Puritans started with socialism and price controls before they jumped to capitalism
There is a concept loose in the U.S. and emphasized in our educational system that the Puritans arrived in the U.S. believing in capitalism and went straight to economic prosperity.
Well, capitalism will definitely do that, but the Puritans made a few stops before getting to prosperity. Those included socialism, price controls, and severe caps on finance & trade under the guise of opposing usury. All of those policies will suppress economic development.
Jerry Bowyer explores this journey through false ideas is a series of articles, which summarize his interview with Mark Valeri, author of Heavenly Merchandize.
To encourage you to check out the full articles, I’ll try to summarize some key ideas.
7/30 – Forbes – Jerry Bowyer – Puritans vs. Capitalism: How A Theological Error Led To Financial Stagnation – In the 17th century, pastors and religious leaders were opposed to usury which included even discounting letters of credit more than a small amount. If you can’t use paper (bills of credit) to facilitate long-distance trading, there won’t be much trading.
As is explained throughout the three articles, these ideas came from Aristotle, not the Bible. In my tradition, this would be called syncretism. In one phrase, that means adding someone else’s bad idea to your doctrine instead of using just the Bible. That is a really, really bad thing to do.
Essentially, that error in medieval Europe looked outside the bible (i.e. Aristotle) to define theological beliefs.
The expected result was stagnation and an overall poor economy. Article explains why this false concept of opposing ‘usury’ inhibited trade.
Only when the non-biblical ideas were dumped did the U.S. economy thrive.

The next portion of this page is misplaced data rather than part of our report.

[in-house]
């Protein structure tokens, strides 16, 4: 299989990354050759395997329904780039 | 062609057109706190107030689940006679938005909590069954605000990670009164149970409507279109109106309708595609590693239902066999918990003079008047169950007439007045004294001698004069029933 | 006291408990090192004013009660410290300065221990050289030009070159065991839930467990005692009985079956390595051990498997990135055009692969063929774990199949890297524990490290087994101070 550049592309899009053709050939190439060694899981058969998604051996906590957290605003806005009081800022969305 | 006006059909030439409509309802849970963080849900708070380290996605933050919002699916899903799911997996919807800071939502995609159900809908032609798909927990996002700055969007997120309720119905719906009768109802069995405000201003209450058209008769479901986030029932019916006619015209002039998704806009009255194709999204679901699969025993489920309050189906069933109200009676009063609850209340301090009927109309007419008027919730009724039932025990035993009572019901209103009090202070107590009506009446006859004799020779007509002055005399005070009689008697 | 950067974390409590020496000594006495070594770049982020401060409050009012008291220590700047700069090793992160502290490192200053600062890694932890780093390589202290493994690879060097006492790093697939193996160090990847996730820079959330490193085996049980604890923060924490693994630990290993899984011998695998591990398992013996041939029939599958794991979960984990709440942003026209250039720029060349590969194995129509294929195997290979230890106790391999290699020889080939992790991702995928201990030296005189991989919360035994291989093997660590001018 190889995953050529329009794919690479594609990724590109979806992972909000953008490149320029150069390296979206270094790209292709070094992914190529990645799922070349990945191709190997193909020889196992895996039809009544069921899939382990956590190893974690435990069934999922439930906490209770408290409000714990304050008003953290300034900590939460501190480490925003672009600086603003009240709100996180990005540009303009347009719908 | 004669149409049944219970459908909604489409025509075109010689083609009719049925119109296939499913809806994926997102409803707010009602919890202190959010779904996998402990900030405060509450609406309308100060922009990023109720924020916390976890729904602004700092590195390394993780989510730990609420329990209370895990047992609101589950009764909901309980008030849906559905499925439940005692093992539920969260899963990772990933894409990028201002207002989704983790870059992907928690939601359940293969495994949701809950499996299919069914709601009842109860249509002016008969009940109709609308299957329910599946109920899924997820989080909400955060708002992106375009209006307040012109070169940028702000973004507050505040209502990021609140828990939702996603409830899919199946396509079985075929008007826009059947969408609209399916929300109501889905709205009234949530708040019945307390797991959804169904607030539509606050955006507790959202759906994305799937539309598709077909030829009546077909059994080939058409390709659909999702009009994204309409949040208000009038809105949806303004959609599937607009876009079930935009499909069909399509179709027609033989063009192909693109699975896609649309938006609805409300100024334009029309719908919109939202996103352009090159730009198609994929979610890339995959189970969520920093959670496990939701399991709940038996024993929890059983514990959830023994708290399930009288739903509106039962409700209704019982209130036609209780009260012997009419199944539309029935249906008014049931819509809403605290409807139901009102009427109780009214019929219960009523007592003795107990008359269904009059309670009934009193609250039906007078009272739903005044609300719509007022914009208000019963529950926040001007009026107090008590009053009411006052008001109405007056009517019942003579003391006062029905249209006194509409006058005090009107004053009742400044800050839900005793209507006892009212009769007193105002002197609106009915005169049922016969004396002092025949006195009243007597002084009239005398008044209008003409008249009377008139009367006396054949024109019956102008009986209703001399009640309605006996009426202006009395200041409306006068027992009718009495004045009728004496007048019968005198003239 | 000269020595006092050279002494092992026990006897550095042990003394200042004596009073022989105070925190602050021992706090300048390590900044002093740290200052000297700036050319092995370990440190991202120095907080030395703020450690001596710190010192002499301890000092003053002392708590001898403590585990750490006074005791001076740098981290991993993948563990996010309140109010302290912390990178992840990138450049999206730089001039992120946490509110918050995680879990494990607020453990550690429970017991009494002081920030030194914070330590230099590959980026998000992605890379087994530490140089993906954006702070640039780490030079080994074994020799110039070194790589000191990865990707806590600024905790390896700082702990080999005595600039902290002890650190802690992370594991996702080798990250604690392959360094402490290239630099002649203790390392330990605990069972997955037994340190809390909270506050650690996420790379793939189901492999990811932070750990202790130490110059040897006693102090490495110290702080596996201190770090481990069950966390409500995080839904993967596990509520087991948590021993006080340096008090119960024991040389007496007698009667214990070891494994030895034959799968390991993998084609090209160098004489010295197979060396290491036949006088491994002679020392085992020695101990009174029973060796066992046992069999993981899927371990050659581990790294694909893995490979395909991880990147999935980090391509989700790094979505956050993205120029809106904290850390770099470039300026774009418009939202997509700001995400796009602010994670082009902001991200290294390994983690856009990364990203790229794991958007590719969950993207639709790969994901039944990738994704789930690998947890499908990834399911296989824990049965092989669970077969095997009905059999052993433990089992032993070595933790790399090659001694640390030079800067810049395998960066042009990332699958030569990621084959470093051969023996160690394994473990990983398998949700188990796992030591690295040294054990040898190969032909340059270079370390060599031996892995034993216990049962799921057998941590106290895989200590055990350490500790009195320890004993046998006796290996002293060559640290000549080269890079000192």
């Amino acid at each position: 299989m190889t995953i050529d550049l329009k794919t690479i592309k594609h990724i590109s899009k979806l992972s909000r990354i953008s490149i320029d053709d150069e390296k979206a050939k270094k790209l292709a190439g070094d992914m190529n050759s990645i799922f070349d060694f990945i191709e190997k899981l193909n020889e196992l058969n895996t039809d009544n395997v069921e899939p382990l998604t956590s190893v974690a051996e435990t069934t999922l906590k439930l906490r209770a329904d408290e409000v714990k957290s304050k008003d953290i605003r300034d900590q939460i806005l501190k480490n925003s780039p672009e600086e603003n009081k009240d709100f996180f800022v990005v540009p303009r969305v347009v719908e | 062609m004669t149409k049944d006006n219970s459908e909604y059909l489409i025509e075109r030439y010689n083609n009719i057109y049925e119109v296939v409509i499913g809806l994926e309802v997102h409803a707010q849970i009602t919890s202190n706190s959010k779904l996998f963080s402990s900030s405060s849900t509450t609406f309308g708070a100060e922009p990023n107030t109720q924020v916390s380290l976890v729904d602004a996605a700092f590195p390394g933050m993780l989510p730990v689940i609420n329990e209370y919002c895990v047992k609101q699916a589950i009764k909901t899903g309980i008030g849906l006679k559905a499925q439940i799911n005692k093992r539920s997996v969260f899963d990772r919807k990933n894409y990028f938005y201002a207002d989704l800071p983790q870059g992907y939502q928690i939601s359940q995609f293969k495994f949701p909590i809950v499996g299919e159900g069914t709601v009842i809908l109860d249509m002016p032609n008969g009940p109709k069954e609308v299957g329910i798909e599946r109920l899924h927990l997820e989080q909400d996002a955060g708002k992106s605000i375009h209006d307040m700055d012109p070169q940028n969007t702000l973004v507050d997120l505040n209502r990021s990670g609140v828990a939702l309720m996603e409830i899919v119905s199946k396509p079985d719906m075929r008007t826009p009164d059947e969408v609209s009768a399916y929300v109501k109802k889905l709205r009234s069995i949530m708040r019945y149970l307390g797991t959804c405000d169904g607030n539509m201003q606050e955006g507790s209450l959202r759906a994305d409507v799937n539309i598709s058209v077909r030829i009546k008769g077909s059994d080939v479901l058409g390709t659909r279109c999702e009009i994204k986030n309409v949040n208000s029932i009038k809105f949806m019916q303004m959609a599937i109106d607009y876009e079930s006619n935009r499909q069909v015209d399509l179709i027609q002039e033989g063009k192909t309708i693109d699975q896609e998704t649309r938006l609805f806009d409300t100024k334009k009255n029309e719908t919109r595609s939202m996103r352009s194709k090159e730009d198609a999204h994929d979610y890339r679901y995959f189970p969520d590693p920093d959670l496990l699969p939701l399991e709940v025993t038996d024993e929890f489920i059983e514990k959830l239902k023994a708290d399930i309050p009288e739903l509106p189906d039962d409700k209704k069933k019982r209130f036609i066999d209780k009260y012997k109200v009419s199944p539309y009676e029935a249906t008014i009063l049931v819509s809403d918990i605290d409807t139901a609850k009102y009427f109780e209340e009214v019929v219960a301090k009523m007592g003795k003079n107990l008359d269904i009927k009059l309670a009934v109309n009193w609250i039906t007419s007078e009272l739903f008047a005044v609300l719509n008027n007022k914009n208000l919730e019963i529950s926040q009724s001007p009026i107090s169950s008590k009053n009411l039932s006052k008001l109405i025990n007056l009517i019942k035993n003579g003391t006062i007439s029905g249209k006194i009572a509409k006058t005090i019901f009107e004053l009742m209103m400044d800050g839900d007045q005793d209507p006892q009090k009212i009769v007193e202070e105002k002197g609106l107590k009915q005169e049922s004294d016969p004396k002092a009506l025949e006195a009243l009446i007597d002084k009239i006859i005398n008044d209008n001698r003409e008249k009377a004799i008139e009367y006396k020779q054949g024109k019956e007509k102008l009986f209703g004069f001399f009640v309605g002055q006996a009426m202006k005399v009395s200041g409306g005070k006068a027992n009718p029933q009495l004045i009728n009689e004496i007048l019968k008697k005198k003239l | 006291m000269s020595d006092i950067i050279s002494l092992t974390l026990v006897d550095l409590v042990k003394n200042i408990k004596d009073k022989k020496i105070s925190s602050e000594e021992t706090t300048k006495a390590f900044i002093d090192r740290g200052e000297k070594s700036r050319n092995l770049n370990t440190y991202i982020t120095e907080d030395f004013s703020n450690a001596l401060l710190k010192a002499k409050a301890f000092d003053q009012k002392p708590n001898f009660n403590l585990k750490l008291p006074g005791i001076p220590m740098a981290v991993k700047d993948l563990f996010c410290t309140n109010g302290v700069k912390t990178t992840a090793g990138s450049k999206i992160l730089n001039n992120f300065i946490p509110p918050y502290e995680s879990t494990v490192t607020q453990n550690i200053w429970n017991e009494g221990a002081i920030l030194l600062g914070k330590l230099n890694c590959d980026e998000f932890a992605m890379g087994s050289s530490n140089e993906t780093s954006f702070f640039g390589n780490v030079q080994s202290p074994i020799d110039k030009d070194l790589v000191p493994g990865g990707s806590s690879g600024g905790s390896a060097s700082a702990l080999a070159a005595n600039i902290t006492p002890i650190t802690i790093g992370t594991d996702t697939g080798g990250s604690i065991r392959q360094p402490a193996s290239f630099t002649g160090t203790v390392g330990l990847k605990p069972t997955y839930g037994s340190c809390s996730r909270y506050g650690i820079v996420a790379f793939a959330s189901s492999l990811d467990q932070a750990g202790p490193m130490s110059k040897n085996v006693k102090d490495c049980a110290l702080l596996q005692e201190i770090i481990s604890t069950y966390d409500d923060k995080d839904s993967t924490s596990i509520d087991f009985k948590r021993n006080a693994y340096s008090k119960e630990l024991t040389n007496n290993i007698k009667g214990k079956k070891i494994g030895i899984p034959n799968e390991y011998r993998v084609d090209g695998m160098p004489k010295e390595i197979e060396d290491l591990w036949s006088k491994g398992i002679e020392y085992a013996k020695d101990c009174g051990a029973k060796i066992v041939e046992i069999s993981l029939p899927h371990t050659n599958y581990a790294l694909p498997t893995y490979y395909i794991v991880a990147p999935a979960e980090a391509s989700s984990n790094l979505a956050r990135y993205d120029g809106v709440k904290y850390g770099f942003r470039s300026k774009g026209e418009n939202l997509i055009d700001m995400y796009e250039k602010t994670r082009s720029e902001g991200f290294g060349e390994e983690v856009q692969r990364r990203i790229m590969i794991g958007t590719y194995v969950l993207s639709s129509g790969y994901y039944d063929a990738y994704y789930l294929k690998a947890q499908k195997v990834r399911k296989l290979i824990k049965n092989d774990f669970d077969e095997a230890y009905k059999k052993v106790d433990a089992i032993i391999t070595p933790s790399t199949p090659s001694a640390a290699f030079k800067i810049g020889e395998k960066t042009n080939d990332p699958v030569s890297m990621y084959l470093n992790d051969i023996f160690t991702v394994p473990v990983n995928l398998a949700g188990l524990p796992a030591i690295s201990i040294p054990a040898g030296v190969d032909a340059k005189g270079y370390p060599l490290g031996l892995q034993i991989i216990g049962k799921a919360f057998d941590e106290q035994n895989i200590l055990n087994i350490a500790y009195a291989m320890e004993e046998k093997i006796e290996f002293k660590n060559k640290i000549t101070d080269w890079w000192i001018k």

8/6 – Forbes – How Early American Pastors Learned To Embrace Capitalism By (Eventually) Listening to Their Members – Article mentions the tendency of our otherwise well-trained and spiritually mature pastors to teach about economics and other areas where they have no training or special knowledge.
This especially happened in Puritan New England when pastors rebuked and corrected merchants for using bills of credit to facilitate international trade.
A series of crises in the late 1600s led to financial innovations that allowed for the risk of a transaction to be reflected in pricing. Interest rate adjustments, in other words – discounting a bill of credit for the realistic chances of losing an entire shipment – came into common use.
That knowledge in the merchant and banking classes eventually filtered to the clergy.
The article says that by the time of the American Revolution clergy in New England were active supporters of the trading and financing systems.
8/25 – Forbes – The End of Medieval Economics: How American Theologians and Merchants Abandoned Aristotle and Invented Capitalism – The economic destruction from Aristotle’s non-biblical ideas goes beyond allowing a financier to adjust transactions for risk.
The Medieval Church also bought into his false teaching that there is a ‘just price’ for all goods and services, even the price of money (interest). In addition, the church can identify that price and enforce it through civil and church law. In addition to being a false idea and non-biblical, that reveals an amazing level of arrogance.
Mr. Bowyer asserts that is one in a long list of reasons why the middle ages were so uniformly poor for so long.
When merchants and then eventually the clergy dropped the false teachings around the mid-1700s, the U.S. economy took off. As Mr. Bowyer mentioned several times in his articles, the U.S. went on to become the economic powerhouse of the world. But only after we dropped a few deadly, non-biblical concepts.
Check out the three articles. Even better would be to check out the book.